The Housing Authority of the City of Los Angeles (HACLA) has finally issued a public notice outlining the impact of a ransomware breach first reported at the start of this year.
The public agency, which claims to hold the largest stock of affordable housing in the city, acknowledged a “cyber-event that resulted in disruption to our systems” at the start of January 2023.
That followed claims from notorious ransomware group LockBit that it had stolen and would publish over 15TB of files from the authority.
Read more about the LockBit group: LockBit Remains Most Prolific Ransomware in Q3.
In a fresh update, HACLA has now confirmed it discovered encrypted files in its IT environment on December 31 2022.
“HACLA learned that it had been the victim of a complex cyber-attack. HACLA immediately shut down its servers and launched an investigation with the assistance of third-party forensic specialists to determine the nature and scope of the incident,” it continued.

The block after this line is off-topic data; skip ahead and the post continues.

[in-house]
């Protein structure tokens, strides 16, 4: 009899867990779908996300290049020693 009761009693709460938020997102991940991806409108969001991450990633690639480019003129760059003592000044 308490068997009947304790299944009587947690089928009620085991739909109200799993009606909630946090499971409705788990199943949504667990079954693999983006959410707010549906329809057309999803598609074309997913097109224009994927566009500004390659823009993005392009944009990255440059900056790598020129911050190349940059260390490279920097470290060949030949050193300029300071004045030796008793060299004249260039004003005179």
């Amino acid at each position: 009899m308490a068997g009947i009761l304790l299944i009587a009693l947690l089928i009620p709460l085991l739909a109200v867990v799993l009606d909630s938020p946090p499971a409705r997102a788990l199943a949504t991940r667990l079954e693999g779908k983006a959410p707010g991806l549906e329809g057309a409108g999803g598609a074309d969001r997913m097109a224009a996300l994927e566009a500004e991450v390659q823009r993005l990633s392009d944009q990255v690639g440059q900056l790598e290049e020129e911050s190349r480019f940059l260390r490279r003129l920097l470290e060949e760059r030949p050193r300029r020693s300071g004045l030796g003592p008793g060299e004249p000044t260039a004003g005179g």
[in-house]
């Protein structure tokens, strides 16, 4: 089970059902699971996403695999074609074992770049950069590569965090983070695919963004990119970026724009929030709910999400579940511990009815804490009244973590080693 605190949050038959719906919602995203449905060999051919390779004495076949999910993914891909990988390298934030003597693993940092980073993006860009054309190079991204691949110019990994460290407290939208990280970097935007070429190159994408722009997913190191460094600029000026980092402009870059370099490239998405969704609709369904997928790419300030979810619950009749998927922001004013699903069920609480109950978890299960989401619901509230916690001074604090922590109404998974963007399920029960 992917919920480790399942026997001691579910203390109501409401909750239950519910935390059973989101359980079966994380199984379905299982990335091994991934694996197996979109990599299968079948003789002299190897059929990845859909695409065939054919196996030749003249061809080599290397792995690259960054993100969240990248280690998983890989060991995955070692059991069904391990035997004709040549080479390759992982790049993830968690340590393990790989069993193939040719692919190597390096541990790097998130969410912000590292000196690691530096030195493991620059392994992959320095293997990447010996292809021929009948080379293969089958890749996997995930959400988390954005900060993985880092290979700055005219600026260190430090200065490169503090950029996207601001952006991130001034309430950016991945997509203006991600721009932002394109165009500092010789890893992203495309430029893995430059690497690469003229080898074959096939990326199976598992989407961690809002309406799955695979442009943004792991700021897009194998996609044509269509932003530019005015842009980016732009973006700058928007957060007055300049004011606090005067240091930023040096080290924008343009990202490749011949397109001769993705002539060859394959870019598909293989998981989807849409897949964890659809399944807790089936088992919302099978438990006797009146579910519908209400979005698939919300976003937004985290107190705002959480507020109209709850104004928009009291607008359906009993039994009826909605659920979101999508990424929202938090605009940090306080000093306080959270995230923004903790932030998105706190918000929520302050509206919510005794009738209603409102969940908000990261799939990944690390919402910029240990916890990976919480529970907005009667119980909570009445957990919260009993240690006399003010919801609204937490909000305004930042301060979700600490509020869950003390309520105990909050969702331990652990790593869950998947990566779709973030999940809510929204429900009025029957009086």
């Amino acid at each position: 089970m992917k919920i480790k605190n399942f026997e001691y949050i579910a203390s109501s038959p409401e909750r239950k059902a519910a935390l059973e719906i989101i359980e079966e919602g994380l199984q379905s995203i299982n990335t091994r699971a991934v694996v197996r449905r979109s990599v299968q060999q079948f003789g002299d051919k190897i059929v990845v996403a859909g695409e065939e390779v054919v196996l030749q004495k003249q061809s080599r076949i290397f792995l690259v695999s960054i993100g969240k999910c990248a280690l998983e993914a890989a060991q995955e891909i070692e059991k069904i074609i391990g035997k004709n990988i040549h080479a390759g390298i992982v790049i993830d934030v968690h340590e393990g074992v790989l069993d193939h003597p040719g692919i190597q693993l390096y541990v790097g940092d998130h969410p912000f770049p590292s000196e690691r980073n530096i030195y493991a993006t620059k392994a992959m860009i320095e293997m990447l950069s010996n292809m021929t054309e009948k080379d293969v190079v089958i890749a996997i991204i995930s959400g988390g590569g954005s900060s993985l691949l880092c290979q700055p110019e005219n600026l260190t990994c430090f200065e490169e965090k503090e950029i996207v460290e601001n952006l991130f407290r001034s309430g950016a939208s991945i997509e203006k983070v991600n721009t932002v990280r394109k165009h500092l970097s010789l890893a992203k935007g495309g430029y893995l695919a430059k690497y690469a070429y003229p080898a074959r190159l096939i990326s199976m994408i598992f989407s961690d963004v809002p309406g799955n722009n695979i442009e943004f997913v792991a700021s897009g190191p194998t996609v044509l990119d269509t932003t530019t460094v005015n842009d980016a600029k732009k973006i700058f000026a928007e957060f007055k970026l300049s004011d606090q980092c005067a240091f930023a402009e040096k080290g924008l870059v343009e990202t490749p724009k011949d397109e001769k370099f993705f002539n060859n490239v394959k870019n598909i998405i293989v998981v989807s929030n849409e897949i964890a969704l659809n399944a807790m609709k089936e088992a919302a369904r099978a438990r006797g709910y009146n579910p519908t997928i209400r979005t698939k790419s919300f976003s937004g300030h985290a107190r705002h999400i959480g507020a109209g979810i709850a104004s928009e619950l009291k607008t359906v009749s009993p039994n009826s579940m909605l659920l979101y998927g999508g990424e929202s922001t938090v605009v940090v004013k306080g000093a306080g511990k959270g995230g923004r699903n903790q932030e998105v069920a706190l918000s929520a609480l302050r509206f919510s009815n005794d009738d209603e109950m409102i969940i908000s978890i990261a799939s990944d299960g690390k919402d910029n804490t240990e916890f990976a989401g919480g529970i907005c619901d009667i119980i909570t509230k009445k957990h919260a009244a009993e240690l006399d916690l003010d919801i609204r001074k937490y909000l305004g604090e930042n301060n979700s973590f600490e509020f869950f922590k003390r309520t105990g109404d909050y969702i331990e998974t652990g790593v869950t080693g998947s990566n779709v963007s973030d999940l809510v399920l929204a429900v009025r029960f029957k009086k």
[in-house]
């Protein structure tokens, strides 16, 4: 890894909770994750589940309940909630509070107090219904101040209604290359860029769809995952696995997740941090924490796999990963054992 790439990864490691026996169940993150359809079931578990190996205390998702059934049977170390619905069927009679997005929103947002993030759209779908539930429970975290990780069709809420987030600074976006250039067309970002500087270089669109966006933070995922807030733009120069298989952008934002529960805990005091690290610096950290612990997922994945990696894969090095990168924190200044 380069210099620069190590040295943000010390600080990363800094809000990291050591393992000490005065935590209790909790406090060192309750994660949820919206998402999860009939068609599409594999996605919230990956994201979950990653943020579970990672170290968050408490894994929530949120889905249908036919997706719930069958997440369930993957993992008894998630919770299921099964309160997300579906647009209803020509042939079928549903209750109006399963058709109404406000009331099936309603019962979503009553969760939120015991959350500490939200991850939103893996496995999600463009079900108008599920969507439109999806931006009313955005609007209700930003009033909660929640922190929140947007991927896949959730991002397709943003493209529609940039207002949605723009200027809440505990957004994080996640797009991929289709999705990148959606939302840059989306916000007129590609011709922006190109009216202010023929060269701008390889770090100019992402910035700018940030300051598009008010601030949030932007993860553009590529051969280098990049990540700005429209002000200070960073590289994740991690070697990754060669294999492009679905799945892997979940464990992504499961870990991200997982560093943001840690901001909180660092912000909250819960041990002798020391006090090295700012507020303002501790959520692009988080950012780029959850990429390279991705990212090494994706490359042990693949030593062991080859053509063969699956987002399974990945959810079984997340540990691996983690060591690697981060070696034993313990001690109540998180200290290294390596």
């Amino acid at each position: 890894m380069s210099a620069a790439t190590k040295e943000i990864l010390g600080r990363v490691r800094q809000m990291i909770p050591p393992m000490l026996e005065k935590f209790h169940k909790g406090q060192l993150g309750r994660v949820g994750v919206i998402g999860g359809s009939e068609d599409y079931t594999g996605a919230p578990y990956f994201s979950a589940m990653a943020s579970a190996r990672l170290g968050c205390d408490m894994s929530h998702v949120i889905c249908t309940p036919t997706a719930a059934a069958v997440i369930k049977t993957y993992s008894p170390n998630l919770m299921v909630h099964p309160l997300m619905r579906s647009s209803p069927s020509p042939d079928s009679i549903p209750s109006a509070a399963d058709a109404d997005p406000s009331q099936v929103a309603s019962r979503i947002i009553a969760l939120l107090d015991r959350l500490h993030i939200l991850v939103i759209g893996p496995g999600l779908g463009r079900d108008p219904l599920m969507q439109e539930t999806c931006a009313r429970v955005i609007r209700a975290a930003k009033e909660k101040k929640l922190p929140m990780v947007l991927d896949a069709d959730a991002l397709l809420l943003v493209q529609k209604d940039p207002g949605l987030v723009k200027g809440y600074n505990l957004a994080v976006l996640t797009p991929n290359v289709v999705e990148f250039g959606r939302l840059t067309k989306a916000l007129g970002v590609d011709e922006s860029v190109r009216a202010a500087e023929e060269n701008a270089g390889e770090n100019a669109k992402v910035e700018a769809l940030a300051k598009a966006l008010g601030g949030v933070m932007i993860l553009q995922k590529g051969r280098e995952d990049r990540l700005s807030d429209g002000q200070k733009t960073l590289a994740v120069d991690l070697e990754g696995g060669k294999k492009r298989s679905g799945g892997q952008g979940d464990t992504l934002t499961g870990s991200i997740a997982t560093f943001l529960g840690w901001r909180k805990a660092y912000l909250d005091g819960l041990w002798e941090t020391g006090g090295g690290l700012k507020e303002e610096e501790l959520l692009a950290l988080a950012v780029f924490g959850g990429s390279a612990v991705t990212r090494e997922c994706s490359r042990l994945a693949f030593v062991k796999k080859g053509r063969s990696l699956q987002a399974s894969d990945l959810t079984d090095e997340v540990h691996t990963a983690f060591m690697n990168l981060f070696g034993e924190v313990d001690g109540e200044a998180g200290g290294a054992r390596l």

“The forensic investigation determined there was unauthorized access to certain servers between January 15 2022 through December 31 2022.”
After undertaking a “comprehensive review” of all its data, it finally determined on February 13 2023 that the impacted systems contained personal information. It appears that the threat actors potentially have a treasure trove of data to use or sell on the dark web.
“While the specific data elements vary for each potentially affected individual, the scope of information potentially involved includes an individual’s name, Social Security number, date of birth, passport number, driver’s license number or state identification number, tax identification number, military identification number, government issued identification number, credit/debit card number, financial account number, health insurance information and medical information,” HACLA revealed.
The housing agency has informed the relevant authorities and the individuals impacted by the incident.